"I expect he was," Roarke said coolly. "But that's not what's got you going."

She paused a minute, just looked at him. Stunning blue eyes in a stunning face, the mane of thick black hair, that poet's mouth set firm now because she'd made him think of her on that slab at the morgue.

"You know they never had a chance to take me. You were there."

"And still he drew blood, didn't he?" Roarke nodded at the healing wound on her arm.

She tapped it. "And this helped sew them up. Attempted murder of a police officer just trowels on the icing. They didn't make their next score. Now they have to end their competition with a tie, which oddly enough is what I think they always wanted. They just planned for the contest to go on a lot longer. And you know what the prize was at the end? Do you know what the purse for this goddamn tournament was?"

"I don't, no, but I see you got it out of Moriarity today."

"Yeah, I wound him up so tight he had to let it spring out. A dollar. A fucking dollar, Roarke—just one big joke between them. And it makes me sick."

It shocked, even appalled her a little, that her eyes stung, that she felt tears pressing hard. "It makes me sick," she repeated. "All those people dead, all those lives broken and shattered, and this makes me sick? I don't know why, I just don't know why it churns my stomach. I've seen worse. God, we've both seen worse."

"But rarely more futile." He stood, took her arms, gently rubbing. "No reason, no mad vendetta or fevered dream, no vengeance or greed or fury. Just a cruel game. Why shouldn't it make you sick? It does me as well."

"I contacted the next of kin," she began. "Even the ones we found from before they started this matchup in New York. That's why I'm late getting back. I thought I needed to, and thought if I closed it all the way, I'd feel better. I got gratitude. I got anger and tears, everything you expect. And every one of them asked me why. Why had these men killed their daughter, their husband, their mother?"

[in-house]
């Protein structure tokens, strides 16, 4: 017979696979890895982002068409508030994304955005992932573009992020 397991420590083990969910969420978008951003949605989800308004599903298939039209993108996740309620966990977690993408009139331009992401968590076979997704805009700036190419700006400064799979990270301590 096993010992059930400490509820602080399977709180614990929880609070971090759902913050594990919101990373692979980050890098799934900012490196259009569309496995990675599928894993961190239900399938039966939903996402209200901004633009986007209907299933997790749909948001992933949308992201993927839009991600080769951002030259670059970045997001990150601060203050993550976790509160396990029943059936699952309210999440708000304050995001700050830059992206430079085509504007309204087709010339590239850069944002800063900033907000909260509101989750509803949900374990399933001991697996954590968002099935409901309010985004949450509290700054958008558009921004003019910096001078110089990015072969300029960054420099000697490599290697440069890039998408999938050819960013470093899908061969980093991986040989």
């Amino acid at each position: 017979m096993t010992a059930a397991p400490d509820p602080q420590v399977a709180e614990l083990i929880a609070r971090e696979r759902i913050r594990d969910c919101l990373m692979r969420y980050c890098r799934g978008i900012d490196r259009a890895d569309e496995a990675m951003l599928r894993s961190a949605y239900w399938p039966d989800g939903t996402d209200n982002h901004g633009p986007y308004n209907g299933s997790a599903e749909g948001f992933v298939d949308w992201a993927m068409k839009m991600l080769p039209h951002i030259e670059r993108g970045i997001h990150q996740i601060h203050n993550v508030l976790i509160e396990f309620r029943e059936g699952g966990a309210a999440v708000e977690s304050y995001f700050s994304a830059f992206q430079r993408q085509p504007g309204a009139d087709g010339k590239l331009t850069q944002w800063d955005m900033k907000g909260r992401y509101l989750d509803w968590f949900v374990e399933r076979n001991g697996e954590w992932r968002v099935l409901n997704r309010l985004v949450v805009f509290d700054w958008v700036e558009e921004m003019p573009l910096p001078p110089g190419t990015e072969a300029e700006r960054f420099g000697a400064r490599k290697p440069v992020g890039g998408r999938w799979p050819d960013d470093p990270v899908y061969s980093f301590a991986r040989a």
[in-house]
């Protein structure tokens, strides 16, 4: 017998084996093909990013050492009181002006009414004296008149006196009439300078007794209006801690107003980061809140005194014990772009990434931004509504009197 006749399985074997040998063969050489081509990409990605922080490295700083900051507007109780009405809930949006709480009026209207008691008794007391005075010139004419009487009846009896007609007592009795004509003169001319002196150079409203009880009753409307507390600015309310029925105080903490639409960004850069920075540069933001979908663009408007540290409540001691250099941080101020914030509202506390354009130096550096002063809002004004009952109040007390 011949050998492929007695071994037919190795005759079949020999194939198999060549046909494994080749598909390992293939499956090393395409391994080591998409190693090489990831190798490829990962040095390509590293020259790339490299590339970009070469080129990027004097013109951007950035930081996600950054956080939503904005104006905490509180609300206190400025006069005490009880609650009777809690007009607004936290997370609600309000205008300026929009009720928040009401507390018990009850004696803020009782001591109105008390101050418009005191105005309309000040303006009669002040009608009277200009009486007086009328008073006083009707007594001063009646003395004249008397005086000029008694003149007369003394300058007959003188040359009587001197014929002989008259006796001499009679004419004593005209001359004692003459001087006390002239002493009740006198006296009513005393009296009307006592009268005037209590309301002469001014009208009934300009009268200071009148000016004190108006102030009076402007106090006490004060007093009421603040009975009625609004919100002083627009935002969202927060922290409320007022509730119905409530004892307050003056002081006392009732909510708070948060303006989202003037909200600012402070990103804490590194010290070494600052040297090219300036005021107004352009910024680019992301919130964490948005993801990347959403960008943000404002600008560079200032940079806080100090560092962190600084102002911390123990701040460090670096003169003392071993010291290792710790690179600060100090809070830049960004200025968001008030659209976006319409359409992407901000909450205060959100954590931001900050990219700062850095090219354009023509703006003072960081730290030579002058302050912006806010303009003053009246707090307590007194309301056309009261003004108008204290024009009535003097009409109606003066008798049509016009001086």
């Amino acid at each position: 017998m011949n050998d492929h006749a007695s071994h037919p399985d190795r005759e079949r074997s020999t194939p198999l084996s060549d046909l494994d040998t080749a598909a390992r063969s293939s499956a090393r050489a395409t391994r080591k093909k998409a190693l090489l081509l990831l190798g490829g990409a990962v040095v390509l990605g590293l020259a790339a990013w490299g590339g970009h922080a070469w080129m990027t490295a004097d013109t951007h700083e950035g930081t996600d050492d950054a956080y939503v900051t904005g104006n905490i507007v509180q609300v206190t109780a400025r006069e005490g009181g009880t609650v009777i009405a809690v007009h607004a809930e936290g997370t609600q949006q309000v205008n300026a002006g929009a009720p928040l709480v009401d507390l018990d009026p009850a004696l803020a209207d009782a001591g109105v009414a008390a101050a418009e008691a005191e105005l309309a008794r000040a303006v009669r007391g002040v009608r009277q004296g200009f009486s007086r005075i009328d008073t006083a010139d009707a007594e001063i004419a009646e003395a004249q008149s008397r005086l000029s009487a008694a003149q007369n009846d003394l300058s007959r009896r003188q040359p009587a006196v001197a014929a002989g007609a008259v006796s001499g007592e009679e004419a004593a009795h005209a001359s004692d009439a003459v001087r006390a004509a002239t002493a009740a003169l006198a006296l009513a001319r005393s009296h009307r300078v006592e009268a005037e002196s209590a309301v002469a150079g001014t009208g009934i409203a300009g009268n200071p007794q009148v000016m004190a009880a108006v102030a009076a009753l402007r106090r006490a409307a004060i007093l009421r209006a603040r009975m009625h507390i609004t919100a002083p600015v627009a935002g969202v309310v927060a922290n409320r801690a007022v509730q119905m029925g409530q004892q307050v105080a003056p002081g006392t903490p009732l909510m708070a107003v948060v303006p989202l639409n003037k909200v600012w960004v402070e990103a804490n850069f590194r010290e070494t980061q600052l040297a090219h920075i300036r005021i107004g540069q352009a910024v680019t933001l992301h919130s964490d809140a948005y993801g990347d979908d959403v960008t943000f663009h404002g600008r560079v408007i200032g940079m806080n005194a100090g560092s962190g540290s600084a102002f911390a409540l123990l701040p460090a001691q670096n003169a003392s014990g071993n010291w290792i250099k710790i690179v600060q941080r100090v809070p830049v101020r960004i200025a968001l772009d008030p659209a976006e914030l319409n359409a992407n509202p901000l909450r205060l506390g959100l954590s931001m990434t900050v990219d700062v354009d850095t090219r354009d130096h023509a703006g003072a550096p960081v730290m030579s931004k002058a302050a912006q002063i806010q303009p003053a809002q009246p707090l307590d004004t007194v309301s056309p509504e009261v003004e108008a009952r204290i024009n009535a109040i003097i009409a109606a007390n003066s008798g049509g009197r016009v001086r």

"And what did you tell them?"

"Sometimes there's no why, or not one we can understand." She squeezed her eyes tight. "I want to be pissed."

"You are, under it. And under that, you know you did good work. And you're alive, darling Eve." He drew her in to kiss her brow. "Which, to take this to their level, makes them losers."

"I guess it does. I guess that's going to have to be enough."

She took his face in her hands, smiled a little. "And there's the added bonus that they hate us both. Really hate us. That adds a boost."

"I can't think of anyone I'd rather be hated by, or anyone I'd rather be hated with."

Now the smile moved into her eyes. "Me either. If I keep that front and center, I could be in the mood to party. I guess we should go down and do whatever we're supposed to do before everybody gets here."

"Change first. You'll feel more in the party mode without your boots and weapon."

By the time she'd changed trousers for cotton pants, boots for skids, and made it downstairs, she heard voices in the foyer. She spotted her partner, Peabody, her short, dark ponytail bouncing, summery dress swirling. Peabody's cohab, e-detective and premier geek McNab, stood beside her in a skin tank crisscrossed with more colors than an atomic rainbow paired with baggy, hot pink knee shorts and gel flips.

He turned, the forest of silver rings on his left earlobe shimmering, and shot Eve a wide grin. "Hey, Dallas. We brought you something."

"My granny's homemade wine." Peabody held up the bottle. "I know you've got a wine cellar the size of California, but we thought you'd get a charge. It's good stuff."

"Let's go out and open it up. I'm ready for some good stuff."

Peabody kept eye contact, quirked her brows. "All okay?"

"The PA's probably still doing his happy dance. Case closed," she said, and left out the rest. No point in adding the details now that would leave her partner as troubled as she'd been.

"We'll have the first drink with a toast to the NYPSD's Homicide—and Electronic Detectives divisions," Roarke said with a wink for McNab.

The wide stone terrace held tables already loaded with food and shaded by umbrellas, and the gardens exploded with color and scent. The monster grill Roarke had conquered—mostly—looked formidable, and the wine was indeed good stuff.

Within thirty minutes, the scent of grilling meat mixed with the perfume of summer flowers. The terrace, the chairs around the tables, the gardens filled with people. It still amazed her she'd somehow collected so many.